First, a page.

Broadcasters try to make it easier to tell which team is winning. So for the team batting first the scoreboard shows runs scored from balls faced (57 runs from 25 balls), for the team batting second it is runs needed and balls remaining (75 required from 51 balls) with Sky using the WinViz equation as well (which shows the percentage chance of each side winning updated ball by ball).
Each team’s innings lasts for 100 balls (plus no balls and wides) with five lots of 10 balls from each end. The captains choose whether a bowler bowls five balls in a row or stays on to bowl all 10. The bowlers can bowl a maximum of 20 balls per innings and can bowl two five-ball overs in a row, either from the same end or alternate ends.
The decision review system using Hawkeye is available for the first time in domestic cricket in England as well as a ‘smart replay’ system that automatically calls no balls (which result in a free hit).
One of the main aims for the Hundred is to complete matches in two and a half hours ending at 9pm to attract young families. Teams are on the clock throughout. There are 50 seconds allowed for change of ends for broadcasters.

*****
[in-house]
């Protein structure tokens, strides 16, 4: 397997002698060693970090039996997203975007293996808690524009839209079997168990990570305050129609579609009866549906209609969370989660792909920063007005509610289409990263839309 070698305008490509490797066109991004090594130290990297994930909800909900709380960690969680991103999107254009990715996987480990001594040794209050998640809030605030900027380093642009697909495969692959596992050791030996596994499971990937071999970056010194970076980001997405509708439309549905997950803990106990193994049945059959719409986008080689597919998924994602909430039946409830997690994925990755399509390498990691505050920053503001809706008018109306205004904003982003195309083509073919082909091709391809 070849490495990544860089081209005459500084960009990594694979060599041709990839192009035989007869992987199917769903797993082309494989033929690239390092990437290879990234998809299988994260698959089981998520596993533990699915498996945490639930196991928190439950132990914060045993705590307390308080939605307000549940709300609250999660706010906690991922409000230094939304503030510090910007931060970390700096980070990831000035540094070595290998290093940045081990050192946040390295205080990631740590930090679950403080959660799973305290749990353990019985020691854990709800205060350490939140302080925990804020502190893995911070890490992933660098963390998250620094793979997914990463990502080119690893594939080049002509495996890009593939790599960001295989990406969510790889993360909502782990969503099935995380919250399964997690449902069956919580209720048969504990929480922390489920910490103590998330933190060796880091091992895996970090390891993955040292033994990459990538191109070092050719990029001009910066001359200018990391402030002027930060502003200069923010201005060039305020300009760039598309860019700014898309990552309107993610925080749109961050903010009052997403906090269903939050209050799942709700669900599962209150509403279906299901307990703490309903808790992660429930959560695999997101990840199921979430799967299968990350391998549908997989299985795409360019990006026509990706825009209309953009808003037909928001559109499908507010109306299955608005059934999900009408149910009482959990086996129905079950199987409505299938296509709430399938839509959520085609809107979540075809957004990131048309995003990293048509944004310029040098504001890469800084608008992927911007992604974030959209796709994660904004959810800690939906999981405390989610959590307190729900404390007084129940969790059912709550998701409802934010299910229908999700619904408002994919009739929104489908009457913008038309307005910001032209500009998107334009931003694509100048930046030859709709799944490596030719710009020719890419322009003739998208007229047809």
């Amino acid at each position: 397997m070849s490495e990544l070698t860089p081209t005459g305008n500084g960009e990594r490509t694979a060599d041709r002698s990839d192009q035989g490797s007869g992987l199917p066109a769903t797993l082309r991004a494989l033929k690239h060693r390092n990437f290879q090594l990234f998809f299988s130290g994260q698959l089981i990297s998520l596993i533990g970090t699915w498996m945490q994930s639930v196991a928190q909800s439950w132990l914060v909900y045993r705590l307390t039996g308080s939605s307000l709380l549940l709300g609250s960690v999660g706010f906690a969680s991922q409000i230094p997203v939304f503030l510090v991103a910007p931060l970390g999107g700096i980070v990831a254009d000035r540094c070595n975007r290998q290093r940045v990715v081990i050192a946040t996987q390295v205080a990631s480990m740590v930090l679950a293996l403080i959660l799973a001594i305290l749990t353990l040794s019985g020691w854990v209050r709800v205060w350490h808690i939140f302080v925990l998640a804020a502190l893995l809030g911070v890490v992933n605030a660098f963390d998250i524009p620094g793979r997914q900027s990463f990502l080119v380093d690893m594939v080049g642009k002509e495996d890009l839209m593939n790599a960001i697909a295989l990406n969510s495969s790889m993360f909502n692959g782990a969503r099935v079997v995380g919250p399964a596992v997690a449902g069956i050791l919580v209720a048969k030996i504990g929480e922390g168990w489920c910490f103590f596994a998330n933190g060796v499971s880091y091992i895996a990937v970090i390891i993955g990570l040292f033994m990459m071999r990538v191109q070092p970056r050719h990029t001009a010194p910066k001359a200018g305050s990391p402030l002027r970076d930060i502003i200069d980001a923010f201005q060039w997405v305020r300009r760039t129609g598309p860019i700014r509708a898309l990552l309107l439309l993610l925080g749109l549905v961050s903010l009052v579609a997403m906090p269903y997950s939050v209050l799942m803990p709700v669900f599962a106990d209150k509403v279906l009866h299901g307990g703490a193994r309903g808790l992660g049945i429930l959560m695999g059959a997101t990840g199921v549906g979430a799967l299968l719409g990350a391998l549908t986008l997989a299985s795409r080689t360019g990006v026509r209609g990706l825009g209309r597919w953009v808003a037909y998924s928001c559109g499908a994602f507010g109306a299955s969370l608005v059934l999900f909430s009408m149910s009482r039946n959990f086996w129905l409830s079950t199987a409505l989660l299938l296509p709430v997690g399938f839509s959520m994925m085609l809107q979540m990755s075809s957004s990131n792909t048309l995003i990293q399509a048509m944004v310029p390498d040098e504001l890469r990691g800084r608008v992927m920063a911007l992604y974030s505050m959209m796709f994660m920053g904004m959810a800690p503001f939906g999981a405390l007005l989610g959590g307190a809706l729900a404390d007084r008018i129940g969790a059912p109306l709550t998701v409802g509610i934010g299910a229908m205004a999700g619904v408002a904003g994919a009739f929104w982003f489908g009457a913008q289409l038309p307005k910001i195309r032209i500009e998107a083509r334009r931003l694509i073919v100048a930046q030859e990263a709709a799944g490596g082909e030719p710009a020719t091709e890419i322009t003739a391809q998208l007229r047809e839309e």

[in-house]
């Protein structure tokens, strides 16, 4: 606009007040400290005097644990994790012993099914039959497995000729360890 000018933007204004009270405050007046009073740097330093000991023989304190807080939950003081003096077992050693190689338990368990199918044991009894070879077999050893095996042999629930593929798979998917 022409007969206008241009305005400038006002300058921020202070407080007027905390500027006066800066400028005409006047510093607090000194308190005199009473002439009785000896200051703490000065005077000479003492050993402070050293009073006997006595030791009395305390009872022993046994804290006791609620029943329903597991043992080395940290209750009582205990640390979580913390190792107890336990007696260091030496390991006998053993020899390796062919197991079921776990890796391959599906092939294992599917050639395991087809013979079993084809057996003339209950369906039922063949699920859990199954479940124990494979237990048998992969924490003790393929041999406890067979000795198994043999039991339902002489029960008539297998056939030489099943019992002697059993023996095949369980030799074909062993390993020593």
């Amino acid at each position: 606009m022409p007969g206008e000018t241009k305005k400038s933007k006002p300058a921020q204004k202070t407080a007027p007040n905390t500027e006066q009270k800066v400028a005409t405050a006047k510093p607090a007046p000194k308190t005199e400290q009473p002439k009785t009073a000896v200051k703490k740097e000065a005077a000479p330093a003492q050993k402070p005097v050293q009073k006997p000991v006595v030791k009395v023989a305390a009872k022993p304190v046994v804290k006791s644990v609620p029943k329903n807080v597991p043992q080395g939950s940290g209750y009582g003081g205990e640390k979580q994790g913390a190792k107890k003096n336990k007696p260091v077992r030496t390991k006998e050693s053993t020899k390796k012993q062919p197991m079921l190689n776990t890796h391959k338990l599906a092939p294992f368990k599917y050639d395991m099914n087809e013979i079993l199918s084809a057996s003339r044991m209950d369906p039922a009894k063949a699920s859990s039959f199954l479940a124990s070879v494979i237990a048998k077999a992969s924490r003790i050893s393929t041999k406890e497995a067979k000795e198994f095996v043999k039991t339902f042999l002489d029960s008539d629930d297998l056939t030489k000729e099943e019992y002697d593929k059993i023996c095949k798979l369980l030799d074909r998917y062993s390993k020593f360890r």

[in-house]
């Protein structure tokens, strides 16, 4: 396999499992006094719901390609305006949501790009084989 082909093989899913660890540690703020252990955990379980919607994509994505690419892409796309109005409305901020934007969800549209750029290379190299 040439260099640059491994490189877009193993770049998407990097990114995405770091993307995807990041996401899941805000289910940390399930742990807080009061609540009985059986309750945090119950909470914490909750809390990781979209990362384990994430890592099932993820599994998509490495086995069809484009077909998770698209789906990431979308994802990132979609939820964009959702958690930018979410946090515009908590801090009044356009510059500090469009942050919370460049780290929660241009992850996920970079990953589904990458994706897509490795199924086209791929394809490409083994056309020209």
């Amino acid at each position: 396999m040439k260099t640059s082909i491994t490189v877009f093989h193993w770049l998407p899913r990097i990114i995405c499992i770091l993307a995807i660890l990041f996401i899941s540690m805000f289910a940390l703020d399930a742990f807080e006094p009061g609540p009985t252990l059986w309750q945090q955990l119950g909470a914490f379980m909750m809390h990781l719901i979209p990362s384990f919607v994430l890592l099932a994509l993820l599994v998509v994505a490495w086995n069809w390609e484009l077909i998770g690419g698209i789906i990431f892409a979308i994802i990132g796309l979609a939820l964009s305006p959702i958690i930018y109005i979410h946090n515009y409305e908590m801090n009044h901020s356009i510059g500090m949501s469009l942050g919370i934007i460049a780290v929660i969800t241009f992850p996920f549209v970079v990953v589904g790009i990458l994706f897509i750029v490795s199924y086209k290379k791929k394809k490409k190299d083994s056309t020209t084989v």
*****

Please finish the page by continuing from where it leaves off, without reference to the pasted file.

The fielding side can call a two-minute timeout when the head coach can come on the field and talk tactics to players. It is not compulsory and can only be called after 25 legitimate balls have been bowled in an innings.
There is be a 25 ball powerplay when only two fielders are allowed outside the inner circle and umpires call “five” at the end of an over instead of “over”. They also hold up a white card to signify the end of the first five legitimate balls from one end.
What are the teams and who are the players?
The Hundred 2022 squads – men's
Liam Livingstone, Moeen Ali, Adam Milne, Benny Howell, Will Smeed, Chris Benjamin, Miles Hammond, Henry Brookes, Jack Leach, Matthew Wade, Kane Richardson, Tom Helm, Graeme van Buuren, Imran Tahir, Dan Mousley.